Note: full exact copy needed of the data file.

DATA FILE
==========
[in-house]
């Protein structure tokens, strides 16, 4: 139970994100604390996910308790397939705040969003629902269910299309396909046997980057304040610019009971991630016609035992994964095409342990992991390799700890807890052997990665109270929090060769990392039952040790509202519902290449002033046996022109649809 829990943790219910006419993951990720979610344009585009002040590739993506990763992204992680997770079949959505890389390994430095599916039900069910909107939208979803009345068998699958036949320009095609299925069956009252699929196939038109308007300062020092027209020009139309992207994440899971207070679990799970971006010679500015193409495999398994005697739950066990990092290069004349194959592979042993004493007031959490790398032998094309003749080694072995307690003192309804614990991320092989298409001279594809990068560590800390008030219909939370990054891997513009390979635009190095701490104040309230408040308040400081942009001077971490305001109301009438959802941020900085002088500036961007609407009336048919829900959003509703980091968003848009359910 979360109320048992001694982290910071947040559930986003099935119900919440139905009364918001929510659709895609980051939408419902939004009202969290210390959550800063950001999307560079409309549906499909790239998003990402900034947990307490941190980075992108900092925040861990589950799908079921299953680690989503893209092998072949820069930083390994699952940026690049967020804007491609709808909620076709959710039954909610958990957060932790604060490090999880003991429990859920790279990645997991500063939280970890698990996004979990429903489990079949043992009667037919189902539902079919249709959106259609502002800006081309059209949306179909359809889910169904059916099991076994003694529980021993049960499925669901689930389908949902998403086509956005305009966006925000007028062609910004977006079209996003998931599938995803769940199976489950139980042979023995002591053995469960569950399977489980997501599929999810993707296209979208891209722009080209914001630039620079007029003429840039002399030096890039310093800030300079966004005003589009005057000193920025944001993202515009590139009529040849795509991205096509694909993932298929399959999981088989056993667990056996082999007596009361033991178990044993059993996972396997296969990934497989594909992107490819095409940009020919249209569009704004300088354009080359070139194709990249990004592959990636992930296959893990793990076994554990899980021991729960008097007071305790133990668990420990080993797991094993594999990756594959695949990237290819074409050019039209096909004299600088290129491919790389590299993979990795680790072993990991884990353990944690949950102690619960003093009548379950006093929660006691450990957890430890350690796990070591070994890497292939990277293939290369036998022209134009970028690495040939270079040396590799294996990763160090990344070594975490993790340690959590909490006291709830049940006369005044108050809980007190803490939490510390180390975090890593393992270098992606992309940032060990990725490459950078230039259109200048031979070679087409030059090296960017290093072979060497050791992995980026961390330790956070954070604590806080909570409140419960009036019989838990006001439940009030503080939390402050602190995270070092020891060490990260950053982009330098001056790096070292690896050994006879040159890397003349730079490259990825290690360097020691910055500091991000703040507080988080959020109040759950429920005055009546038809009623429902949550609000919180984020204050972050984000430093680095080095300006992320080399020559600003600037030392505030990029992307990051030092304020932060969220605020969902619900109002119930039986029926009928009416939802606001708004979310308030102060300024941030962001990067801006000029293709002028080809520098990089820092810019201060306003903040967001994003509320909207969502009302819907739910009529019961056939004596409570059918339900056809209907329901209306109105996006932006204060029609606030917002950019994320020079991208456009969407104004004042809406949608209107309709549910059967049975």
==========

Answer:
[in-house]
């Protein structure tokens, strides 16, 4: 139970994100604390996910308790397939705040969003629902269910299309396909046997980057304040610019009971991630016609035992994964095409342990992991390799700890807890052997990665109270929090060769990392039952040790509202519902290449002033046996022109649809 829990943790219910006419993951990720979610344009585009002040590739993506990763992204992680997770079949959505890389390994430095599916039900069910909107939208979803009345068998699958036949320009095609299925069956009252699929196939038109308007300062020092027209020009139309992207994440899971207070679990799970971006010679500015193409495999398994005697739950066990990092290069004349194959592979042993004493007031959490790398032998094309003749080694072995307690003192309804614990991320092989298409001279594809990068560590800390008030219909939370990054891997513009390979635009190095701490104040309230408040308040400081942009001077971490305001109301009438959802941020900085002088500036961007609407009336048919829900959003509703980091968003848009359910 979360109320048992001694982290910071947040559930986003099935119900919440139905009364918001929510659709895609980051939408419902939004009202969290210390959550800063950001999307560079409309549906499909790239998003990402900034947990307490941190980075992108900092925040861990589950799908079921299953680690989503893209092998072949820069930083390994699952940026690049967020804007491609709808909620076709959710039954909610958990957060932790604060490090999880003991429990859920790279990645997991500063939280970890698990996004979990429903489990079949043992009667037919189902539902079919249709959106259609502002800006081309059209949306179909359809889910169904059916099991076994003694529980021993049960499925669901689930389908949902998403086509956005305009966006925000007028062609910004977006079209996003998931599938995803769940199976489950139980042979023995002591053995469960569950399977489980997501599929999810993707296209979208891209722009080209914001630039620079007029003429840039002399030096890039310093800030300079966004005003589009005057000193920025944001993202515009590139009529040849795509991205096509694909993932298929399959999981088989056993667990056996082999007596009361033991178990044993059993996972396997296969990934497989594909992107490819095409940009020919249209569009704004300088354009080359070139194709990249990004592959990636992930296959893990793990076994554990899980021991729960008097007071305790133990668990420990080993797991094993594999990756594959695949990237290819074409050019039209096909004299600088290129491919790389590299993979990795680790072993990991884990353990944690949950102690619960003093009548379950006093929660006691450990957890430890350690796990070591070994890497292939990277293939290369036998022209134009970028690495040939270079040396590799294996990763160090990344070594975490993790340690959590909490006291709830049940006369005044108050809980007190803490939490510390180390975090890593393992270098992606992309940032060990990725490459950078230039259109200048031979070679087409030059090296960017290093072979060497050791992995980026961390330790956070954070604590806080909570409140419960009036019989838990006001439940009030503080939390402050602190995270070092020891060490990260950053982009330098001056790096070292690896050994006879040159890397003349730079490259990825290690360097020691910055500091991000703040507080988080959020109040759950429920005055009546038809009623429902949550609000919180984020204050972050984000430093680095080095300006992320080399020559600003600037030392505030990029992307990051030092304020932060969220605020969902619900109002119930039986029926009928009416939802606001708004979310308030102060300024941030962001990067801006000029293709002028080809520098990089820092810019201060306003903040967001994003509320909207969502009302819907739910009529019961056939004596409570059918339900056809209907329901209306109105996006932006204060029609606030917002950019994320020079991208456009969407104004004042809406949608209107309709549910059967049975």